As explained by Make Lemonade, student loan refinancing will often help you receive a lower interest rate so that you can pay off loans more quickly.2 The federal government does not refinance student loans, so you must work with a private lender for this process. By refinancing you can combine both federal and private loans into a single loan. Private lenders look for candidates who have a credit score of at least 650, a low debt-to-income ratio, and a stable, consistent income. Loan terms are flexible and range from five to 20 years. But, it is better to choose the least number of years that will give you a reasonable payment in order to pay less interest overall.

A student loan calculator is available at makelemonade.co/calculators/student-loan-refinancing-calculator/ to help guide your decisions. When using this tool, type in the current amount of your student loan debt, the average interest rate, and the remaining number of years on the loan. Then enter the new interest rate and new loan term (in years) in order to calculate your new payment. This tool allows you to easily compare your current payment to your new payment, as well as view the amount of interest that would be saved over the life of the loan.

By using some of the tips and tricks I’ve listed here, you have the power to knock out your student loan debt confidently. This burden is something that you should face head on—otherwise it can easily overwhelm you. The sooner you take these steps to reduce the amount that you owe, the better off you will be down the road. The key is to remember that you don’t have to make huge sacrifices to pay off your loans. You can just use the valuable tips outlined here.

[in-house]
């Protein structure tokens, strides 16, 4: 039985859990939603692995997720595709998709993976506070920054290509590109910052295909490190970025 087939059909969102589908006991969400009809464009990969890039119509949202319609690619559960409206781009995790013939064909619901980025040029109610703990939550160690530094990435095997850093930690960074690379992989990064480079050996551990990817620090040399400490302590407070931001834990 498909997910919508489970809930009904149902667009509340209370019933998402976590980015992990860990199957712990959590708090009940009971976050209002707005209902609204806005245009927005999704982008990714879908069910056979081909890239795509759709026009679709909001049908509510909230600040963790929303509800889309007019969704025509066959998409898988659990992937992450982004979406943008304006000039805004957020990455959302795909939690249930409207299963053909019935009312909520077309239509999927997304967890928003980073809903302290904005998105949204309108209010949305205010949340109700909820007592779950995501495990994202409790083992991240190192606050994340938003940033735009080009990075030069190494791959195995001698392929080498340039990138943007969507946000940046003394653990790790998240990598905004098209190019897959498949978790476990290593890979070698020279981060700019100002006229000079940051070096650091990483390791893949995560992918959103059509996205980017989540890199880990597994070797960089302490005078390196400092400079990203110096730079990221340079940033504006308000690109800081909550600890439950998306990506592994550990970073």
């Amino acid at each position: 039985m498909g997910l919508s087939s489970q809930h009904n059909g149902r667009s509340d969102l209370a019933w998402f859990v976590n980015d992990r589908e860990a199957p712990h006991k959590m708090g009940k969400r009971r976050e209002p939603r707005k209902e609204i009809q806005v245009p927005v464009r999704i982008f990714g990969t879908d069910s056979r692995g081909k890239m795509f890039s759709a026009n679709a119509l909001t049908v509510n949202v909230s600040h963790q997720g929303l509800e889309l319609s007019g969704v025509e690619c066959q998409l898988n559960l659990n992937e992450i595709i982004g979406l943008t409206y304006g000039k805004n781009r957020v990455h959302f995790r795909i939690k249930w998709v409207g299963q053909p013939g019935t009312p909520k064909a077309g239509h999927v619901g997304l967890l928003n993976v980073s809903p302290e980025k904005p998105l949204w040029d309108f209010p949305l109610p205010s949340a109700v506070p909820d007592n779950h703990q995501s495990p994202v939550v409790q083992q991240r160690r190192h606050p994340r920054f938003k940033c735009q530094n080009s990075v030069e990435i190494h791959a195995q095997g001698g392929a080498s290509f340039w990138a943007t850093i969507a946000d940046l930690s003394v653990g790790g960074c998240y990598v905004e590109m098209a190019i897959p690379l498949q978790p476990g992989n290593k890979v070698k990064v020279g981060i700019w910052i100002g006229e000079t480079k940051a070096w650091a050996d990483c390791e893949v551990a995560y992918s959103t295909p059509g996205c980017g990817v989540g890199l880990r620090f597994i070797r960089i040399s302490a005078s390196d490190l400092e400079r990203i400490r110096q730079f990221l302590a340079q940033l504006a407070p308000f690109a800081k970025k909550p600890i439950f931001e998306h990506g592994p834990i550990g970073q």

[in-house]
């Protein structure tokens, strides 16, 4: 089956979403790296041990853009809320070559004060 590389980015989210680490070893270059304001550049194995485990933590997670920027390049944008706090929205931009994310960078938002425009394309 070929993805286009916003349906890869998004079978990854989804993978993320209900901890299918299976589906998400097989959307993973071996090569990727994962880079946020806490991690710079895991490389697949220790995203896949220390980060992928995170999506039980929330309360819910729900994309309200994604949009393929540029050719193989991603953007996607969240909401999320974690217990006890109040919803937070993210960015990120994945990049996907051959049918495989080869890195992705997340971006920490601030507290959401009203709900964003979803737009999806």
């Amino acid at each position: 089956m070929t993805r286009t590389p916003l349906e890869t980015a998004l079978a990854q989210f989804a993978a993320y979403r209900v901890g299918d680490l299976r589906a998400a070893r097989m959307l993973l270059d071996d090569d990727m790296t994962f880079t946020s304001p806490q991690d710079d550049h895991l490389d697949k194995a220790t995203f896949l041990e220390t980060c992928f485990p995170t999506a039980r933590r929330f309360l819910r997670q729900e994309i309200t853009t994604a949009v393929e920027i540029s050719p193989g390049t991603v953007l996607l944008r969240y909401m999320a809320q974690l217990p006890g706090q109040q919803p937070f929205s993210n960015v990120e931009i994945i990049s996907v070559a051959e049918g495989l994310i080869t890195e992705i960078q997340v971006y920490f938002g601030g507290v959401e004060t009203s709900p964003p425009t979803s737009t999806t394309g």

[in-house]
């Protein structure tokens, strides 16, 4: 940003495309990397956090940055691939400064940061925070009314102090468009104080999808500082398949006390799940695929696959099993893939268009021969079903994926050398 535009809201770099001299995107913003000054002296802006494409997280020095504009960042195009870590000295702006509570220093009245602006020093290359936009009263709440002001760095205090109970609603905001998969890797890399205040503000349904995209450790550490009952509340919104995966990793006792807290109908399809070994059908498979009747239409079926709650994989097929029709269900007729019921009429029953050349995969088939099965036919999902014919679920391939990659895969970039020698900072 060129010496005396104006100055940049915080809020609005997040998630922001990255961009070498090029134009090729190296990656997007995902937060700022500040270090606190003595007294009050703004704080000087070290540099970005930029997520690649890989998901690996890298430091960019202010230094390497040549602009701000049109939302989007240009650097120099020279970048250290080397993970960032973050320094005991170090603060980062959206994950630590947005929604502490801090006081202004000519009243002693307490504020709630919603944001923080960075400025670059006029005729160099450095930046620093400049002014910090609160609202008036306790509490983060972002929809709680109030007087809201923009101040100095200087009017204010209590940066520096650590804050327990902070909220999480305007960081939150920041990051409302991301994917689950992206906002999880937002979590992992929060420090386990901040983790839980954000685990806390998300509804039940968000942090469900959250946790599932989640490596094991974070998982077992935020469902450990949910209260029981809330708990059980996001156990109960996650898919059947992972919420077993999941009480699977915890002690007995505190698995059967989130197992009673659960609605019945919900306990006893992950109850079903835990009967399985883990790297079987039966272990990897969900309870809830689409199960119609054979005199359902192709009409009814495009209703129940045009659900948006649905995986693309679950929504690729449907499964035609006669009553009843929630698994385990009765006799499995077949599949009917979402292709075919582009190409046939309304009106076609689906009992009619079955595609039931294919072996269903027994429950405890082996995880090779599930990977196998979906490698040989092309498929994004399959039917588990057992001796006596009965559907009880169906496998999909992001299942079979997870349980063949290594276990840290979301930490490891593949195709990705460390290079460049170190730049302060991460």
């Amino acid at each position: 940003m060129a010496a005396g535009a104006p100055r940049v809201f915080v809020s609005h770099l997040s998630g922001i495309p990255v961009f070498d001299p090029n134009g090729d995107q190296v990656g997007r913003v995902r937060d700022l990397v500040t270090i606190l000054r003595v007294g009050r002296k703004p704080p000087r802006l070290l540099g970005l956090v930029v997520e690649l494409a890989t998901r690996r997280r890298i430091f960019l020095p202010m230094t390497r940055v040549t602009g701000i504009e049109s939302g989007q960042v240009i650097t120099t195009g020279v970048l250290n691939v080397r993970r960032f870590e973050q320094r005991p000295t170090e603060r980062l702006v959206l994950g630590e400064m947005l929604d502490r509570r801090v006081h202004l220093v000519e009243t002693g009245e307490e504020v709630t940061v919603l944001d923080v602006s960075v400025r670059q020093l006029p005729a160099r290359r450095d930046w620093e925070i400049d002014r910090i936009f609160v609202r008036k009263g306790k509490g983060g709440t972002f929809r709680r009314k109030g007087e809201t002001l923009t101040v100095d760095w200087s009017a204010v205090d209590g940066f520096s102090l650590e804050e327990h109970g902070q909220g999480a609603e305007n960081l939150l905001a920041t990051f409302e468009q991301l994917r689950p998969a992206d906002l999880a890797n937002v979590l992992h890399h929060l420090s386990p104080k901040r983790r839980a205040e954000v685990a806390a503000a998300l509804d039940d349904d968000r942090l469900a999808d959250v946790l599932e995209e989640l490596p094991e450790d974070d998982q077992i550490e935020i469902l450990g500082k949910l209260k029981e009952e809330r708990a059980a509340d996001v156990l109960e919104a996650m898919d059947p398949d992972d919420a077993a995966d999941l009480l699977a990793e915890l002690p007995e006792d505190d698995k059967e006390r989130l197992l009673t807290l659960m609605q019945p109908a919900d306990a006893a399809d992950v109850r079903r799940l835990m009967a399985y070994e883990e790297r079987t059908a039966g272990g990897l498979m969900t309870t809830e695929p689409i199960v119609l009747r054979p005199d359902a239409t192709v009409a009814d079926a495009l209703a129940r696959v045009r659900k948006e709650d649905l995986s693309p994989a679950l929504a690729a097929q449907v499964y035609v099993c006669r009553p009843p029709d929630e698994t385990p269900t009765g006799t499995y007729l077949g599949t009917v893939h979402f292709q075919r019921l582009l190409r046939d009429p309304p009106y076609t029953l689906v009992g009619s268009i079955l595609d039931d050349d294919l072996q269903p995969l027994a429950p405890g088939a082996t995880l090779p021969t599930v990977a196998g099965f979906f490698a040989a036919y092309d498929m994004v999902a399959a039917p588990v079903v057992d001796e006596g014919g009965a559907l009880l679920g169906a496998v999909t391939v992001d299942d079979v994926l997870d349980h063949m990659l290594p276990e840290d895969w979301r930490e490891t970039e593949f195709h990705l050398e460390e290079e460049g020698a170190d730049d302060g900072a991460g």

References

1. Student debt and the class of 2017. The Institute for College Access and Success website. https://ticas.org/sites/default/files/pub_files/classof2017.pdf. Published September 2018.

2. Want to know how to refinance student loans and get the best student loan refinance rates? Make Lemonade website. https://www.makelemonade.co/loans/refinance-student-loans-consolidation/.

3. Learn about how, when, and to who you make your federal loan payments. Federal Student Aid website. https://studentaid.ed.gov/sa/repay-loans/understand.

4. Mayotte B. 6 little-known facts about student loan grace periods. US News and World Report website. https://www.usnews.com/education/blogs/student-loan-ranger/2014/05/28/6-little-known-facts-about-student-loan-grace-periods. Published May 28, 2014.

5. How long does it take to repay a student loan? Edvisors website. https://www.edvisors.com/ask/faq/how-long-repay-student-loan/.

6. Consolidating your federal education loans can simplify your payments, but it also can result in the loss of some benefits. Federal Student Aid website. https://studentaid.ed.gov/sa/repay-loans/consolidation.

Amber Metro-Sanchez, BA, RDH, practices dental hygiene with Chris Bible, DDS, at Comfort Dental in Fort Wayne, Indiana. She also works as a professional educator on behalf of Waterpik. Amber was a member of the 2015 Colgate Oral Health Advisory Board. She is also a contributing author for the Colgate Professional and Colgate Oral Care Center webpages. Reach her at ametro76@aol.com.